Charity Law Reform

Question Time — Scottish Executive – in the Scottish Parliament at 2:30 pm on 6th March 2003.

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Photo of Jackie Baillie Jackie Baillie Labour 2:30 pm, 6th March 2003

To ask the Scottish Executive what arrangements it has made for consultation with the voluntary sector during the development of its response to the McFadden commission recommendations on charity law reform. (S1O-6565)

Photo of Jim Wallace Jim Wallace Liberal Democrat

There was extensive consultation with the voluntary sector and other relevant interests prior to the Executive's response to the McFadden commission report, which was published on 16 December 2002. In taking forward our policy, we will continue to be open and responsive to the views of the charity sector.

Photo of Jackie Baillie Jackie Baillie Labour

The minister will be aware of the Home Secretary's positive announcement that he will publish a draft charities bill that will provide a coherent framework for charity legislation in England and Wales. Does the minister agree that there is a need for early legislation on that matter? Does he also agree that the task of establishing a new regulator should progress hand in hand with the new bill? Will he make a commitment to a Scottish charities bill that is based on the McFadden commission's recommendations?

Photo of Jim Wallace Jim Wallace Liberal Democrat

As much as I agree with Jackie Baillie, I do not entirely agree that we should hold up the establishment of the office of the Scottish charities regulator pending legislation. It is important that we get the office of the regulator off the ground as an executive agency as soon as we can. However, I accept that important work has been done south of the border and that the definition of charity work that was produced by the Cabinet Office strategy unit reflects other aspirations and bears the spirit of the McFadden recommendations. I will be writing to the Home Secretary to stress the importance, from a Scottish perspective, of the new modernised definition of a charity.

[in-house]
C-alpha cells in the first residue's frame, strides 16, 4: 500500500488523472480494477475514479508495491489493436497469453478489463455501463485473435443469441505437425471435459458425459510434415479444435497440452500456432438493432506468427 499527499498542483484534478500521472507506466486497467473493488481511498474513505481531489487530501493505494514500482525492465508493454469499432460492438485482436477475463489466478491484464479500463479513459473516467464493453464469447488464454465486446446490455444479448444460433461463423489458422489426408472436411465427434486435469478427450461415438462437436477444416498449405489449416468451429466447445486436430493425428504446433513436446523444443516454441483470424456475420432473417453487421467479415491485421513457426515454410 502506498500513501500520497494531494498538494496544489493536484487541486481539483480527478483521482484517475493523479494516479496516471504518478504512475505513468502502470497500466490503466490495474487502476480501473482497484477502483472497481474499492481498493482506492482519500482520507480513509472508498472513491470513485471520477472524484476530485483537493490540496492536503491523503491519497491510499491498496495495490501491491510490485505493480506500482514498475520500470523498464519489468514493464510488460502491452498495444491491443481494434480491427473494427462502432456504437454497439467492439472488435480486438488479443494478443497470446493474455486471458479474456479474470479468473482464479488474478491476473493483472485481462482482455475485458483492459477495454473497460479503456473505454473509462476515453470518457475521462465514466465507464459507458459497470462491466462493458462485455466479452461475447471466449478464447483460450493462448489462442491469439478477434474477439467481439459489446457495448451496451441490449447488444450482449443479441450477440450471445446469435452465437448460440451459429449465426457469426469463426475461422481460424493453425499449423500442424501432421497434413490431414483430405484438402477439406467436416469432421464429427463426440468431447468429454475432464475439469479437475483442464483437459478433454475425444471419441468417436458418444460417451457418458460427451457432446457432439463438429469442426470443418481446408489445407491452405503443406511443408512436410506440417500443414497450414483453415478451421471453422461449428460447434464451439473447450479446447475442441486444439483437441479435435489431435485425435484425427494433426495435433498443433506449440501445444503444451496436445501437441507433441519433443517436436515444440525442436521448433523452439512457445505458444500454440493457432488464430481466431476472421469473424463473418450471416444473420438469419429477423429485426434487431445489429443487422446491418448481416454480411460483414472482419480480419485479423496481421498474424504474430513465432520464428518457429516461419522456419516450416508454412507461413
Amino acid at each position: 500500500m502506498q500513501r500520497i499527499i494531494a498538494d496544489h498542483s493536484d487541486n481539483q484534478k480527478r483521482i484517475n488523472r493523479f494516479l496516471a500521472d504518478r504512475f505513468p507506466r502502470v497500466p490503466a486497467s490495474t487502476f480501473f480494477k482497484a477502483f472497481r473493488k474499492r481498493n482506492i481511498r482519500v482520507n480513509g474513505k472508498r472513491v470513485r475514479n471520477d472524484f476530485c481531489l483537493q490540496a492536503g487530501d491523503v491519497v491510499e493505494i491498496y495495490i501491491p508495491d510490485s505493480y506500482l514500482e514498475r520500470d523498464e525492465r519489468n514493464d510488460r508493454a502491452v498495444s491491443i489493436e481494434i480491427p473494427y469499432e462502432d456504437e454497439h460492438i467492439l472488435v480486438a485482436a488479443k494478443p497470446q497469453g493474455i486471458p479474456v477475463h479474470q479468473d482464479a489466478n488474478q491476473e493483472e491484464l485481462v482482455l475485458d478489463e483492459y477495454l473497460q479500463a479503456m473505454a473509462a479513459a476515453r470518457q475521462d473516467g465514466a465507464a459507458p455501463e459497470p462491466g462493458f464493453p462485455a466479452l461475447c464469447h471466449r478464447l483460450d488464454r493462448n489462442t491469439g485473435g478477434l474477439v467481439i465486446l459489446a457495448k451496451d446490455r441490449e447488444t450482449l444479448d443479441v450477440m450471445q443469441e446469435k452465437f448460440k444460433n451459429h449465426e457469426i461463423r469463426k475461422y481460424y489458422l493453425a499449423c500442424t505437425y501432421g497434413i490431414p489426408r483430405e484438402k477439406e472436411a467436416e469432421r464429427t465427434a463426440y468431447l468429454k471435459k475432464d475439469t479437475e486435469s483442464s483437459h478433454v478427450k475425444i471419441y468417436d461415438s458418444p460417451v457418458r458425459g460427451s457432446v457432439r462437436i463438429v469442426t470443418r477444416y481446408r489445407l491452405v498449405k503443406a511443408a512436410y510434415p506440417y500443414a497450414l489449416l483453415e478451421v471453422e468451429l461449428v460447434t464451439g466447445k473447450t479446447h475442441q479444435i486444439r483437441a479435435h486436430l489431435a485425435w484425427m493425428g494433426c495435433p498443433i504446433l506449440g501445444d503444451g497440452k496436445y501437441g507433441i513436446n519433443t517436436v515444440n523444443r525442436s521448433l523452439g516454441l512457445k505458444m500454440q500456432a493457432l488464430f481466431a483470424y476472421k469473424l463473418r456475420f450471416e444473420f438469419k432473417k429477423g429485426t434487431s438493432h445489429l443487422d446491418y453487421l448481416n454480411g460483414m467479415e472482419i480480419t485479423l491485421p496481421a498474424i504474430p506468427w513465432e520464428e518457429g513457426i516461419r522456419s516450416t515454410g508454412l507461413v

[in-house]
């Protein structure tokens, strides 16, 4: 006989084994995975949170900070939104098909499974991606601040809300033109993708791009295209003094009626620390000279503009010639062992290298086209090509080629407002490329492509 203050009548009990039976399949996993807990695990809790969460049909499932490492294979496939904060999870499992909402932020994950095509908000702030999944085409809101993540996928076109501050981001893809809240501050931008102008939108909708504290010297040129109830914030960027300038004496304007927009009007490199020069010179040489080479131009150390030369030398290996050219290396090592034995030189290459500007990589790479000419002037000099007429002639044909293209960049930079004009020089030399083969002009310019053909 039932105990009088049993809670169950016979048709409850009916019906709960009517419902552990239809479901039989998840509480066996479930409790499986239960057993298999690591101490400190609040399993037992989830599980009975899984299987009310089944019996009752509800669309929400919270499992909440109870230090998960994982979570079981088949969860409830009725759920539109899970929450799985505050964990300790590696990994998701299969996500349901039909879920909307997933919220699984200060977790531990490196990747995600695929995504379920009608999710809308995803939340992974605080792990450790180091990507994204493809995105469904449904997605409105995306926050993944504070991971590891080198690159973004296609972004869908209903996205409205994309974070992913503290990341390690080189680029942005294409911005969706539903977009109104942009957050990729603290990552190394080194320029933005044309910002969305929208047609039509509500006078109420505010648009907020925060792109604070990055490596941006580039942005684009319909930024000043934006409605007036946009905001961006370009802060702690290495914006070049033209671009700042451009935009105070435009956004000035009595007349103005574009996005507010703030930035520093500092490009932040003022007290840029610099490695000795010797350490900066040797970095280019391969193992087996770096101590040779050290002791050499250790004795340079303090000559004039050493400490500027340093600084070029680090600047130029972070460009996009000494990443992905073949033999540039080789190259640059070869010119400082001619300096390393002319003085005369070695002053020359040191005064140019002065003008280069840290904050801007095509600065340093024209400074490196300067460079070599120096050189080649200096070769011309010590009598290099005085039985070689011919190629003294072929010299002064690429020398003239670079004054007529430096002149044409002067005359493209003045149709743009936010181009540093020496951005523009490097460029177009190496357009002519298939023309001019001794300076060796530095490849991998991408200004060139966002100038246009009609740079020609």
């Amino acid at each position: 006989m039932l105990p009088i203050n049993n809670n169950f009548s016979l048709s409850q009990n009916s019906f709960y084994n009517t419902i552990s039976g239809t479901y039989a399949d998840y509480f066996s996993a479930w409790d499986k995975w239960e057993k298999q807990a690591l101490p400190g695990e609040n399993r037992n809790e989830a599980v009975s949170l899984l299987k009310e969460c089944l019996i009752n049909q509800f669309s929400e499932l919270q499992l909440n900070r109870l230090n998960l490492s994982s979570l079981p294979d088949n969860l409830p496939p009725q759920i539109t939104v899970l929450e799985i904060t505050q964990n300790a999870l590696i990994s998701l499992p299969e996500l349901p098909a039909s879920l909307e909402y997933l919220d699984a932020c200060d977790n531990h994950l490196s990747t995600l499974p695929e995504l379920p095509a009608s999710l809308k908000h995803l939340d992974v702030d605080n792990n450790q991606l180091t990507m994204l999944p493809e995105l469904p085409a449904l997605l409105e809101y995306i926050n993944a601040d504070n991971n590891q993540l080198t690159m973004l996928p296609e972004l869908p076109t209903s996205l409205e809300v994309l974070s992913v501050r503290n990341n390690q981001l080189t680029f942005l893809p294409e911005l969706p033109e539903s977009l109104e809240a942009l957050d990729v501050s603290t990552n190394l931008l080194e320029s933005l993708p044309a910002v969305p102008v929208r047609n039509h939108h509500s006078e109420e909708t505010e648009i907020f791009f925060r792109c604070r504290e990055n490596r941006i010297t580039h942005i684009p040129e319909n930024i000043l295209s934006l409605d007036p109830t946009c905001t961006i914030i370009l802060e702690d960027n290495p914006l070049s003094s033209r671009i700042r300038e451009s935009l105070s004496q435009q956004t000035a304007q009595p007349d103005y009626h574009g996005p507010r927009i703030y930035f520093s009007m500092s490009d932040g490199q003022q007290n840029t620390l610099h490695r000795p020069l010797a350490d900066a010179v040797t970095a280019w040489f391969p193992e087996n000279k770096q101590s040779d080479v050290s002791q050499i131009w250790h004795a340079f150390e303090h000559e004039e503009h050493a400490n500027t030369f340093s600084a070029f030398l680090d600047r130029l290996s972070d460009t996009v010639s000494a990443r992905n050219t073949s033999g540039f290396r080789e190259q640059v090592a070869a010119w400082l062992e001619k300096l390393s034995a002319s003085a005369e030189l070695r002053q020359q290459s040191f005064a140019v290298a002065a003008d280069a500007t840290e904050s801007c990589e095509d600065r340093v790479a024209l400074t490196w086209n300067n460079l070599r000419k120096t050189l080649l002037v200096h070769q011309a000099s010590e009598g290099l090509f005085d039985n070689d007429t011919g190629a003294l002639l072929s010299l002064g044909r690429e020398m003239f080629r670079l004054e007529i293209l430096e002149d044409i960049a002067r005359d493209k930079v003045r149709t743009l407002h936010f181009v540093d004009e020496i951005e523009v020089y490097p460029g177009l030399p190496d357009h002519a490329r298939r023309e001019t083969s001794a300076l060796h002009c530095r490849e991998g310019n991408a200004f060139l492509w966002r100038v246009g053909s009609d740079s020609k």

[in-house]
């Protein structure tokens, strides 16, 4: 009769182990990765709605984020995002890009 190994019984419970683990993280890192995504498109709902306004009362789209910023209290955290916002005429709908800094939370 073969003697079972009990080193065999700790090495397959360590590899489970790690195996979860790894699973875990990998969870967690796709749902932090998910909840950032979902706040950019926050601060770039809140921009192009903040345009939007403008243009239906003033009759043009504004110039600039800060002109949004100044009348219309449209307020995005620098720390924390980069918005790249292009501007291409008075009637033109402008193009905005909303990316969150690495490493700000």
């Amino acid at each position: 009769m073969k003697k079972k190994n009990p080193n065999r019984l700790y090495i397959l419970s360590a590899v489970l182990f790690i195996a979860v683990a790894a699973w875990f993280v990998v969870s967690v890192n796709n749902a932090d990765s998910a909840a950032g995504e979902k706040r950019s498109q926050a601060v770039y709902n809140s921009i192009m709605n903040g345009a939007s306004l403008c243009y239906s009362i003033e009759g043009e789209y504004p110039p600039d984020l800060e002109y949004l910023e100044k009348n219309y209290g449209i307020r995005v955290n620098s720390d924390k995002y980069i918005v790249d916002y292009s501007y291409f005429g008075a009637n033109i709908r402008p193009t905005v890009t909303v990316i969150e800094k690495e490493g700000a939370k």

I do not think that it would be proper, so close to an election, to commit a future Administration to legislative plans.

Photo of Linda Fabiani Linda Fabiani Scottish National Party

The voluntary sector is fearful that the spirit of the McFadden recommendations is being eroded by the delay since the first of four social justice ministers in this Executive announced the review of charity law, and since the second of the four announced that legislation would be introduced. Does the minister accept those concerns? Will he explain why the fundamental recommendation that there should be a charities act is being ignored, and why the pledge of a previous minister is being reversed?

Photo of Jim Wallace Jim Wallace Liberal Democrat

I do not accept that the spirit of the McFadden recommendations has been eroded. Indeed, one of the McFadden commissioners was reported in Third Force News as saying that the Executive response was worth the wait. It is clear that we have accepted the thrust of the report, namely that there should be better regulation of charities in Scotland, and that we have responded positively to the majority of the McFadden recommendations. Legislation would be useful to introduce a new legal form for charities—the charitable incorporated organisation; to extend trustees' investment powers; to improve the procedures and powers of the charities' nominees; and perhaps to implement other measures to extend the regulatory powers available to the regulator. However, the point is that that bill was not envisaged for this parliamentary session, and while some legislation will be necessary, it would not be appropriate to give a time scale for it or to commit the next Administration to it.